Diabetes is a condition that causes a person’s blood sugar level to become too high. This is due to a problem with insulin – a hormone that helps your body use sugar for energy. Diabetes happens when:

  • Your body doesn’t produce enough insulin
  • The insulin your body produces isn’t effective
  • Your body cannot produce any insulin at all

Types of Diabetes

Type 1 Diabetes

Type 1 Diabetes is a lifelong condition where the body’s immune system attacks and destroys the cells that produce insulin. There is nothing you can do to prevent yourself or others developing type 1 diabetes. People with this type of diabetes will need to take insulin every day to keep their blood sugar levels under control.

Type 1 Diabetes is the less common type. Less than 10% of people with diabetes have Type 1.

Type 2 Diabetes

Type 2 Diabetes is where the body does not produce enough insulin, or the body’s cells do not react to insulin properly. This type of diabetes is often linked to being overweight or being from a Black African, African Caribbean and South Asian (Indian, Pakistani, Bangladeshi) background.

This is the most common type of diabetes. You can check your risk of getting type 2 diabetes with Diabetes UK’s ‘Know your risk’ questionnaire.

High risk diabetes checks and clinics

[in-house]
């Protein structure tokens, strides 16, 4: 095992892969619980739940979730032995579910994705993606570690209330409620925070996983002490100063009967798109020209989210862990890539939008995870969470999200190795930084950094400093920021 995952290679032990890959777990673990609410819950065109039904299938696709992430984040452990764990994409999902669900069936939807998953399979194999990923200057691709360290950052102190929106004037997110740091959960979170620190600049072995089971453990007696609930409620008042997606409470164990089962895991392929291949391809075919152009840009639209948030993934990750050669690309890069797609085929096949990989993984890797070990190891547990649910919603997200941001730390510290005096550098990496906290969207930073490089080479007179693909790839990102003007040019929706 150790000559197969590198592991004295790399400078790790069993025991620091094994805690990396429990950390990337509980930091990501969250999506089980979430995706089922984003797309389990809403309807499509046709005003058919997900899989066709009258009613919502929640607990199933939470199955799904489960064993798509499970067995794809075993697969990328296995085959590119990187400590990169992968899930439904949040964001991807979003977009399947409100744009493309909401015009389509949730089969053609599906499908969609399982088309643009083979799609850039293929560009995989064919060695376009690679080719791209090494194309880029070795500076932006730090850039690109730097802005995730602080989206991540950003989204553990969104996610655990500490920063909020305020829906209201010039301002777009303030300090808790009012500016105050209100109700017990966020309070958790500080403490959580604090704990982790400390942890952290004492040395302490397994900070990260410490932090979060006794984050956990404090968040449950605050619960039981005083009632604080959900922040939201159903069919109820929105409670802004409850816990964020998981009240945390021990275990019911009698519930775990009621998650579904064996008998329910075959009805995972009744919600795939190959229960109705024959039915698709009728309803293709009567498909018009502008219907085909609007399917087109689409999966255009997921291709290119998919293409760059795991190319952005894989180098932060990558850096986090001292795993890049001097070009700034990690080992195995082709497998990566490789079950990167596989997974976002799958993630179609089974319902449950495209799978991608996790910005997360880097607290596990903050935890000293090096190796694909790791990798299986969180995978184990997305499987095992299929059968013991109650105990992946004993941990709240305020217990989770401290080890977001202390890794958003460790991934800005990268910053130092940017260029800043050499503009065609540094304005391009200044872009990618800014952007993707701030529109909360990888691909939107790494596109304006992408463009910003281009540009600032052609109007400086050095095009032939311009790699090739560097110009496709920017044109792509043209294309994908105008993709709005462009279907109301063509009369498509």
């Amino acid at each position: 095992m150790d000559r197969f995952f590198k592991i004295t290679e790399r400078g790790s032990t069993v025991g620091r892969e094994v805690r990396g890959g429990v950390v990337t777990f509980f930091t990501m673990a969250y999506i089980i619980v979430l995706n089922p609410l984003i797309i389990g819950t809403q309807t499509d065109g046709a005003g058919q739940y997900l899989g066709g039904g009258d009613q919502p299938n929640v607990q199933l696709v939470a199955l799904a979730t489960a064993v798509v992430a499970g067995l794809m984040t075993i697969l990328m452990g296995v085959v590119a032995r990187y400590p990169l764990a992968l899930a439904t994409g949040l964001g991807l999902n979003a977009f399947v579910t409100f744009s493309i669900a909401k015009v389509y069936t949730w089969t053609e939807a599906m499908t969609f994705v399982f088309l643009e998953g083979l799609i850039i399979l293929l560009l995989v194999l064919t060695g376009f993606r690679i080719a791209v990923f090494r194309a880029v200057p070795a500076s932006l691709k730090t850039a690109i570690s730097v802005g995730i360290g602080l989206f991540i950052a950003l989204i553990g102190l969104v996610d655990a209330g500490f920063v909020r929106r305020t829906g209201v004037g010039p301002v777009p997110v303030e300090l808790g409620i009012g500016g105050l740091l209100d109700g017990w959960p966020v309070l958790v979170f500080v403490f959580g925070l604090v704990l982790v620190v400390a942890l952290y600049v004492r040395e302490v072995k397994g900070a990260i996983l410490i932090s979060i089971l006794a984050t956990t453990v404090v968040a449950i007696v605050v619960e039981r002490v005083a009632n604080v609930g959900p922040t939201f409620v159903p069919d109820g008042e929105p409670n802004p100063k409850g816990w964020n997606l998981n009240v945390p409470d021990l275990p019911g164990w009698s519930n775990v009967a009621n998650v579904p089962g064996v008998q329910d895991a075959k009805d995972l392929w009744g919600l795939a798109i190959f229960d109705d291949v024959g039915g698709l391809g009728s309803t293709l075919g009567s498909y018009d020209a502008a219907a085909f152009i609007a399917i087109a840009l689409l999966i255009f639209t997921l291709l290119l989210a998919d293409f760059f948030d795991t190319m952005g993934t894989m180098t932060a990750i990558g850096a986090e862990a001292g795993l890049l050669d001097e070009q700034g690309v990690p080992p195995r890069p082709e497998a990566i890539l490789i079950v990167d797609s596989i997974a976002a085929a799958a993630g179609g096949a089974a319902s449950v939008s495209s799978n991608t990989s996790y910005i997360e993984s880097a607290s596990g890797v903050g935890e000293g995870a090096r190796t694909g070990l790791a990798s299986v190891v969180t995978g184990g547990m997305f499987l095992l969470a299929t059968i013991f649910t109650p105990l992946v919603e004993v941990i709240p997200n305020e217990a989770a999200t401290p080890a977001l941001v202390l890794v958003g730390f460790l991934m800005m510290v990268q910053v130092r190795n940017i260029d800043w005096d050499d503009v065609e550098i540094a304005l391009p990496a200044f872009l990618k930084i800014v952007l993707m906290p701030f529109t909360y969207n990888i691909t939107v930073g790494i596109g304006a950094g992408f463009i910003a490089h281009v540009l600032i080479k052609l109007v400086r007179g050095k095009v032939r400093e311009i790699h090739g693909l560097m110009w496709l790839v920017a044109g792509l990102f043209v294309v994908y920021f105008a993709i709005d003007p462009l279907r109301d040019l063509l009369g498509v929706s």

If you have had a blood test with us for an unrelated condition, you may be called in for an appointment to discuss risk of diabetes depending on your results. This appointment will usually be with a Healthcare Assistant or a pharmacist who specialises in diabetes. In this appointment you will:

  • Talk about your lifestyle (diet, alcohol intake, exercise, smoking etc.)
  • Have your height and weight taken
  • Get your blood pressure taken

They will then talk to you about how to reduce your risk of developing type 2 diabetes.

Symptoms of diabetes

You should see a GP if you are:

  • Feeling very thirsty (Both)
  • Peeing more than usual, particularly at night (Both)
  • Feeling very tired (Both)
  • Losing weight without trying (Both)
  • Thrush that keeps coming back (Both)
  • Blurred vision (Both)
  • Cuts and grazes that are not healing (Both)
  • Fruity-smelling breath (Type 1 only)

What your GP can do

Diagnosing diabetes

If you suspect you have diabetes, your GP:

  • Will ask you questions about your lifestyle (diet, exercise, alcohol intake, smoking etc.)
  • Do a urine test
  • Check your blood sugar level.

Following the results, they may then send you to hospital for further assessment

    After a diabetes diagnosis

    If you get a diabetes diagnosis, your GP will make an appointment to talk about:

    • What your diagnosis means for your health
    • Whether you need to make medicine
    • Your diet and exercise
    • Making lifestyle changes if necessary (reducing alcohol intake and quitting smoking)

    You will also be invited to regular check ups to monitor your condition. These will include:

    • Foot checks. These are extremely important for patients with diabetes as they are more likely to have serious foot problems which could lead to amputations.
    • Blood tests
    • Blood pressure checks
    • Urine tests

    Sick day notes

    Because diabetes is a long-term health condition you may sometimes need a sick day note for work. Please see here for more details.

    Resources and support

    • Diabetes UK Helpline
      -Talk with highly trained advisors regarding any questions about diabetes, or just to have a chat about how you are coping.
      – Email [email protected] or call 0345 123 2399*
    Visit Diabetes UK for more support and information